In our first monkey study, three AAV1-negative monkeys were inoculated intramuscularly with 1.6 x 1013 ssAAV vector particles expressing both heavy and light chains of the authentic rhesus monkey IgG1 monoclonal antibody 5L7 (ssAAV-5L7 IgG1). On the same date, three AAV1-negative monkeys were inoculated with 0.8 x 1013 scAAV vector particles expressing 5L7 IgG1 heavy chain and 0.8 x 1013 scAAV vector particles expressing 5L7 kappa light chain (scAAV-5L7 IgG1 H + scAAV-5L7 kappa L). The levels of delivered 5L7 mAb in plasma were measured by a gp140 ELISA and purified mAb as standard. Considerable monkey-to-monkey variation was observed in the levels of 5L7 IgG1 that were achieved (Fig 1A). However, the levels in each individual monkey remained stable over the course of months leading up to the time of challenge. There were no clear differences in the persisting levels of 5L7 IgG1 mAb associated with the one vector vs. two vector delivery systems. While monkey 153–10 in the one vector group achieved persisting levels of 5L7 IgG1 mAb of only 1–5 μg/ml, monkey 84–05, also in the one vector group, achieved remarkable levels of approximately 270 μg/ml that have persisted now for more than two years. Three of the six monkeys in this first study had clear antibody responses to the delivered 5L7 IgG1 mAb (Fig 1C and S2 Fig). Monkey 153–10 with the lowest level of persisting 5L7 mAb had the strongest anti-anti response, while monkey 84–05 with the highest level of persisting 5L7 mAb had no detectable anti-anti response. The other two monkeys without detectable anti-anti responses (111–09 and 154–10) were in the two vector scAAV group.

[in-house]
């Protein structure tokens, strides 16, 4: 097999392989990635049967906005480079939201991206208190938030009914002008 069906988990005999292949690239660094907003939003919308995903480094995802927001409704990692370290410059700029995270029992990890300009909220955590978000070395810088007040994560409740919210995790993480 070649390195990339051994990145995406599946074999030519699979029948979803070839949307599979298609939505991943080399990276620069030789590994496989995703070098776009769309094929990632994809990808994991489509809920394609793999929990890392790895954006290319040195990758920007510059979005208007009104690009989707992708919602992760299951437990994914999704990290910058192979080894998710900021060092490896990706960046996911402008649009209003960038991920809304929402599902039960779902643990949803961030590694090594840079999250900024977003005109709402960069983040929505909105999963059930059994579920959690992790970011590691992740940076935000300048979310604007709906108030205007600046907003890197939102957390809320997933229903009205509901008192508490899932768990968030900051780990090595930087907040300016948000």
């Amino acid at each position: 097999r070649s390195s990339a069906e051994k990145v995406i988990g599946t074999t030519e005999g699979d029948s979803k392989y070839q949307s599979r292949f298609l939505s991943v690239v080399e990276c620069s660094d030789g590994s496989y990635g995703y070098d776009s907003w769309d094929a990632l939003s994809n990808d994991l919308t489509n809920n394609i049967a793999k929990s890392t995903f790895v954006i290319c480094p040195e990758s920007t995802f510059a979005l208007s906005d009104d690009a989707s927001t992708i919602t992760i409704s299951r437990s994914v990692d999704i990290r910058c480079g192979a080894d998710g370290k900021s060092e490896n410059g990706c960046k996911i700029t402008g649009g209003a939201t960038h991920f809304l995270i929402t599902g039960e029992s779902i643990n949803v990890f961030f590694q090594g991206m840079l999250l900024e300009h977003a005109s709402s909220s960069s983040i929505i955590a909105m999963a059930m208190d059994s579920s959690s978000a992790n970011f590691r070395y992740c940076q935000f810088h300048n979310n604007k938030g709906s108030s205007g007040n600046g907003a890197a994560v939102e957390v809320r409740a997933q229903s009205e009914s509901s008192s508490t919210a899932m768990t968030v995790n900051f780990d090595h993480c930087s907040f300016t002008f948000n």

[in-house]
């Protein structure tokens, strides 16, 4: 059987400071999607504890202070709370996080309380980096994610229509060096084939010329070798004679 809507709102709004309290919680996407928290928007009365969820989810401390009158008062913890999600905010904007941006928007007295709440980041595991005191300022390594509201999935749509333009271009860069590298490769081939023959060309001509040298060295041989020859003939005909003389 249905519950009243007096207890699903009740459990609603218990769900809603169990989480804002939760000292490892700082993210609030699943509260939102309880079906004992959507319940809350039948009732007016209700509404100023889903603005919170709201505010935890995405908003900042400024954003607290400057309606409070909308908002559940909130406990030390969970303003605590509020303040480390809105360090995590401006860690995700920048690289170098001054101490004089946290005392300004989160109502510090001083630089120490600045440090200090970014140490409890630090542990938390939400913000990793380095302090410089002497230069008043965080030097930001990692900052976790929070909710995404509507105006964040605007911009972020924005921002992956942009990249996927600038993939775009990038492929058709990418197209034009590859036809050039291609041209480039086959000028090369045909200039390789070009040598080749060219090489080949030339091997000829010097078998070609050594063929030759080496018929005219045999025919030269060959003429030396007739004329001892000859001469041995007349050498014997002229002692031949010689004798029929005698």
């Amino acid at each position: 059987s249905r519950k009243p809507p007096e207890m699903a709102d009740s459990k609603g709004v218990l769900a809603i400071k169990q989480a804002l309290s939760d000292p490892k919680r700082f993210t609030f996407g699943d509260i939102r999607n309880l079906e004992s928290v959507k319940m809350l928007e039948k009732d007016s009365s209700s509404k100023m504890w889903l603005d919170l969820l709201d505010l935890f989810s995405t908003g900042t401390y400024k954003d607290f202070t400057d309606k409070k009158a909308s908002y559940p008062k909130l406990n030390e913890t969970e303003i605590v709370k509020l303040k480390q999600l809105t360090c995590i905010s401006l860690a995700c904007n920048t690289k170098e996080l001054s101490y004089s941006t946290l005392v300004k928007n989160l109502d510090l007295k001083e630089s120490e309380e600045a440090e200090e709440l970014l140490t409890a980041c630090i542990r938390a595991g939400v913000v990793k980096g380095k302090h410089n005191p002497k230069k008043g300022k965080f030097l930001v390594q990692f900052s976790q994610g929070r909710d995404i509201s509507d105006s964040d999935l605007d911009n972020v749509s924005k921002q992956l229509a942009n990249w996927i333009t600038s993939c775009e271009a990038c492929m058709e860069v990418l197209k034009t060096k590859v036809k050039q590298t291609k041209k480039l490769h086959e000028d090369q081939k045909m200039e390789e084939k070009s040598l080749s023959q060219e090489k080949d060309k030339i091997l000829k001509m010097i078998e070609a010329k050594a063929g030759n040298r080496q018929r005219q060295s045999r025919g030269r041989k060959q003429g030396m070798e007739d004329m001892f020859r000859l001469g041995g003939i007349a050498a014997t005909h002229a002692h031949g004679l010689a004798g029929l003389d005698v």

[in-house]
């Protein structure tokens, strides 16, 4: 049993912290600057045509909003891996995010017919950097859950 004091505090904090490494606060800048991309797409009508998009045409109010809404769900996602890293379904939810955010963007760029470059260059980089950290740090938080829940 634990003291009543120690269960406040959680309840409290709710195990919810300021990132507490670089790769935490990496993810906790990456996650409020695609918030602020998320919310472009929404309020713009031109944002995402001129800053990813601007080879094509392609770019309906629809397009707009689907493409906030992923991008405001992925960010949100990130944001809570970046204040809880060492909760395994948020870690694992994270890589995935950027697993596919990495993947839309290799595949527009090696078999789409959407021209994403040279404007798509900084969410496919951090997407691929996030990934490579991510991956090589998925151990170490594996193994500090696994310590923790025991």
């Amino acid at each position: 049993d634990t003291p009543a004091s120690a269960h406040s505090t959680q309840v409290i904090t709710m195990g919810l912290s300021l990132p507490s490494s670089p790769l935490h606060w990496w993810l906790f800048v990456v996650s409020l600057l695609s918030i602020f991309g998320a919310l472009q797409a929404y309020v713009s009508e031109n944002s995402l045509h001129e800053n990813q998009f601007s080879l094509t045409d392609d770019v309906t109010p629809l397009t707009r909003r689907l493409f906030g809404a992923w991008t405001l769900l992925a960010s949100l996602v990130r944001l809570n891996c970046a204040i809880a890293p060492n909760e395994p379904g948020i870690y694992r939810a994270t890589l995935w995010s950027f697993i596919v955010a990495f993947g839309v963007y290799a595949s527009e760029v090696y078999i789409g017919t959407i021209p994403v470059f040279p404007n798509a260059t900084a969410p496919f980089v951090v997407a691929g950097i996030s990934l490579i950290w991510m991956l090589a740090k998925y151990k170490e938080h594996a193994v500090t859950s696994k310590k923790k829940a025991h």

Serum concentration of the IgG1 mAbs 4L6 and 5L7, and emerging anti-mAb responses following recombinant AAV administration.